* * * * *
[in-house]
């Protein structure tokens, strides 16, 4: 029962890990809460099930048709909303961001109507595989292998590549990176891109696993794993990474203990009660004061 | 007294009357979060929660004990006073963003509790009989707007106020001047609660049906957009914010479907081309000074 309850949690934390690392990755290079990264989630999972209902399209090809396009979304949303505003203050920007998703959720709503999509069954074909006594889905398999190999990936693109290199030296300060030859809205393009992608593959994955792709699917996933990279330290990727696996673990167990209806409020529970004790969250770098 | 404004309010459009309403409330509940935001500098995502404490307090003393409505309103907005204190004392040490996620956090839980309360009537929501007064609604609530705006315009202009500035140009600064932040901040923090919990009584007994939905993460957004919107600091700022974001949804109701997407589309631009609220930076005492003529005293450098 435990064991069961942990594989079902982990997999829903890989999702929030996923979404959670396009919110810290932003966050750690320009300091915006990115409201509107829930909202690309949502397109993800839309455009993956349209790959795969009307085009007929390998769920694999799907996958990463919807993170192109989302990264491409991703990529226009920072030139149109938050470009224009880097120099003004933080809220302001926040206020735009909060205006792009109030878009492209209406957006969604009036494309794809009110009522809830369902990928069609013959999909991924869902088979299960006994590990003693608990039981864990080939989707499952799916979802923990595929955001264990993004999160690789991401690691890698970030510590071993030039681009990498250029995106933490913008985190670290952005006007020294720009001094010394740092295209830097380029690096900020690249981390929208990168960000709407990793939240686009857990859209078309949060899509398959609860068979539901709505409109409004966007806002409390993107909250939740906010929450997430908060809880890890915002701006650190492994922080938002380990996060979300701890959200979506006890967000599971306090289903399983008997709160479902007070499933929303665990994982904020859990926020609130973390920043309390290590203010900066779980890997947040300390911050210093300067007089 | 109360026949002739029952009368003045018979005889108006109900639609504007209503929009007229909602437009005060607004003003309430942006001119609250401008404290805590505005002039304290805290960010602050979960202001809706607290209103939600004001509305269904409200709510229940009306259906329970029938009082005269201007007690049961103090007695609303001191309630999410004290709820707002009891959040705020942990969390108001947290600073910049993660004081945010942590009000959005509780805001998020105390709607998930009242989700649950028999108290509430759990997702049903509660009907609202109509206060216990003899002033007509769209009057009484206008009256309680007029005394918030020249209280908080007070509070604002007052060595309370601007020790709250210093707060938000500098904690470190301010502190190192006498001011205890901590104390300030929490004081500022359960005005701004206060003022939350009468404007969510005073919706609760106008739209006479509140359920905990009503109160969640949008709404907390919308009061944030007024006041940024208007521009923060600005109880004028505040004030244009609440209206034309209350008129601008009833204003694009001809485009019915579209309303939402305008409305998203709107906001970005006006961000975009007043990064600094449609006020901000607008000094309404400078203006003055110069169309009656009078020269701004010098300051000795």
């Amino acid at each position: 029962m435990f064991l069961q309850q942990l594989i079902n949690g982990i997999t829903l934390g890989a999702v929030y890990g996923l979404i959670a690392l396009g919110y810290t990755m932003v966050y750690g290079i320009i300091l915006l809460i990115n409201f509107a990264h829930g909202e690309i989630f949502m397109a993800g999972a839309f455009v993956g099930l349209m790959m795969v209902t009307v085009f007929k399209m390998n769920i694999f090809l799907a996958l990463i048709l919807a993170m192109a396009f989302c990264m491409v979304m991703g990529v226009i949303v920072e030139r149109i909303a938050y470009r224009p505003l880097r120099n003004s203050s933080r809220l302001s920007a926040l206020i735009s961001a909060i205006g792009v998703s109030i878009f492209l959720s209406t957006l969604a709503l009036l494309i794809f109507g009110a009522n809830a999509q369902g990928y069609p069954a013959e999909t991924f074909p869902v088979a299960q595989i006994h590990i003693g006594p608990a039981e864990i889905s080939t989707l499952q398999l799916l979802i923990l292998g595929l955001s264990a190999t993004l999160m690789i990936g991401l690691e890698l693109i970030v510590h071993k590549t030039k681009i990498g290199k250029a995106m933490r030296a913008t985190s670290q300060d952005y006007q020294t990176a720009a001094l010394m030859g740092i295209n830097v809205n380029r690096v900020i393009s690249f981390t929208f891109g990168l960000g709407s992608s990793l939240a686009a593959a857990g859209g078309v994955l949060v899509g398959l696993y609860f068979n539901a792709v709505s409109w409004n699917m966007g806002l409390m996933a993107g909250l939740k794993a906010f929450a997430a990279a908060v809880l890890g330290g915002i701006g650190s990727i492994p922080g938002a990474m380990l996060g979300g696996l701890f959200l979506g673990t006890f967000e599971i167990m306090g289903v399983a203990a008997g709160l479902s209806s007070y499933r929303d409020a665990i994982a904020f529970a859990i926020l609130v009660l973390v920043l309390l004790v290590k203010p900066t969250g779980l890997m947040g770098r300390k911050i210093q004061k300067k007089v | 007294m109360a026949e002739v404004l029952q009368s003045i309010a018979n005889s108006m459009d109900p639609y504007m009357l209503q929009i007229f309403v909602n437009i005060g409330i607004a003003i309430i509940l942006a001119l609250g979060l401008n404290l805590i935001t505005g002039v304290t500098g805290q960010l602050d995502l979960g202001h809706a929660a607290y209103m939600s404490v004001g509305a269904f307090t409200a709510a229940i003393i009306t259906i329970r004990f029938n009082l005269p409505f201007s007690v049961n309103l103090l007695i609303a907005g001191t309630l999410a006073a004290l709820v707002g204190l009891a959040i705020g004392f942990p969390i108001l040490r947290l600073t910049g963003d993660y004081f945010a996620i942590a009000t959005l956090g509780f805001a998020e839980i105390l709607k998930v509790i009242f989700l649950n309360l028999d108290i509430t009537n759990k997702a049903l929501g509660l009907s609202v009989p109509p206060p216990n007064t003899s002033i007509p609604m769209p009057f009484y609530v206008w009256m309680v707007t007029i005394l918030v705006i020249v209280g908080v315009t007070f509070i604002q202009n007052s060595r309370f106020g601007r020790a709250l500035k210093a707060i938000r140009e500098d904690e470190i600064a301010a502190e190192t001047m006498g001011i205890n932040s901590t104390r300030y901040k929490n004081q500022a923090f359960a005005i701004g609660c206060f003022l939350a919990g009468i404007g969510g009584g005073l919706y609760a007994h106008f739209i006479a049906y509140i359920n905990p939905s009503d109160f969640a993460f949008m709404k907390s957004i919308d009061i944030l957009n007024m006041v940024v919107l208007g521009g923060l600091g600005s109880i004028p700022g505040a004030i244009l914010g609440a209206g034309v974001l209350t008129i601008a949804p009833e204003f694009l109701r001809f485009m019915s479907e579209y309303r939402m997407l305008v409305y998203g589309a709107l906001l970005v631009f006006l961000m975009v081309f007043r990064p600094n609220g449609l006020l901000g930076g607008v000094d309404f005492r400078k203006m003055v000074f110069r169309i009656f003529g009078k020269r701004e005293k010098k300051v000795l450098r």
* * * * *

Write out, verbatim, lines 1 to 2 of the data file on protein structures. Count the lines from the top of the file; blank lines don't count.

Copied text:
[in-house]
């Protein structure tokens, strides 16, 4: 029962890990809460099930048709909303961001109507595989292998590549990176891109696993794993990474203990009660004061 | 007294009357979060929660004990006073963003509790009989707007106020001047609660049906957009914010479907081309000074 309850949690934390690392990755290079990264989630999972209902399209090809396009979304949303505003203050920007998703959720709503999509069954074909006594889905398999190999990936693109290199030296300060030859809205393009992608593959994955792709699917996933990279330290990727696996673990167990209806409020529970004790969250770098 | 404004309010459009309403409330509940935001500098995502404490307090003393409505309103907005204190004392040490996620956090839980309360009537929501007064609604609530705006315009202009500035140009600064932040901040923090919990009584007994939905993460957004919107600091700022974001949804109701997407589309631009609220930076005492003529005293450098 435990064991069961942990594989079902982990997999829903890989999702929030996923979404959670396009919110810290932003966050750690320009300091915006990115409201509107829930909202690309949502397109993800839309455009993956349209790959795969009307085009007929390998769920694999799907996958990463919807993170192109989302990264491409991703990529226009920072030139149109938050470009224009880097120099003004933080809220302001926040206020735009909060205006792009109030878009492209209406957006969604009036494309794809009110009522809830369902990928069609013959999909991924869902088979299960006994590990003693608990039981864990080939989707499952799916979802923990595929955001264990993004999160690789991401690691890698970030510590071993030039681009990498250029995106933490913008985190670290952005006007020294720009001094010394740092295209830097380029690096900020690249981390929208990168960000709407990793939240686009857990859209078309949060899509398959609860068979539901709505409109409004966007806002409390993107909250939740906010929450997430908060809880890890915002701006650190492994922080938002380990996060979300701890959200979506006890967000599971306090289903399983008997709160479902007070499933929303665990994982904020859990926020609130973390920043309390290590203010900066779980890997947040300390911050210093300067007089 | 109360026949002739029952009368003045018979005889108006109900639609504007209503929009007229909602437009005060607004003003309430942006001119609250401008404290805590505005002039304290805290960010602050979960202001809706607290209103939600004001509305269904409200709510229940009306259906329970029938009082005269201007007690049961103090007695609303001191309630999410004290709820707002009891959040705020942990969390108001947290600073910049993660004081945010942590009000959005509780805001998020105390709607998930009242989700649950028999108290509430759990997702049903509660009907609202109509206060216990003899002033007509769209009057009484206008009256309680007029005394918030020249209280908080007070509070604002007052060595309370601007020790709250210093707060938000500098904690470190301010502190190192006498001011205890901590104390300030929490004081500022359960005005701004206060003022939350009468404007969510005073919706609760106008739209006479509140359920905990009503109160969640949008709404907390919308009061944030007024006041940024208007521009923060600005109880004028505040004030244009609440209206034309209350008129601008009833204003694009001809485009019915579209309303939402305008409305998203709107906001970005006006961000975009007043990064600094449609006020901000607008000094309404400078203006003055110069169309009656009078020269701004010098300051000795």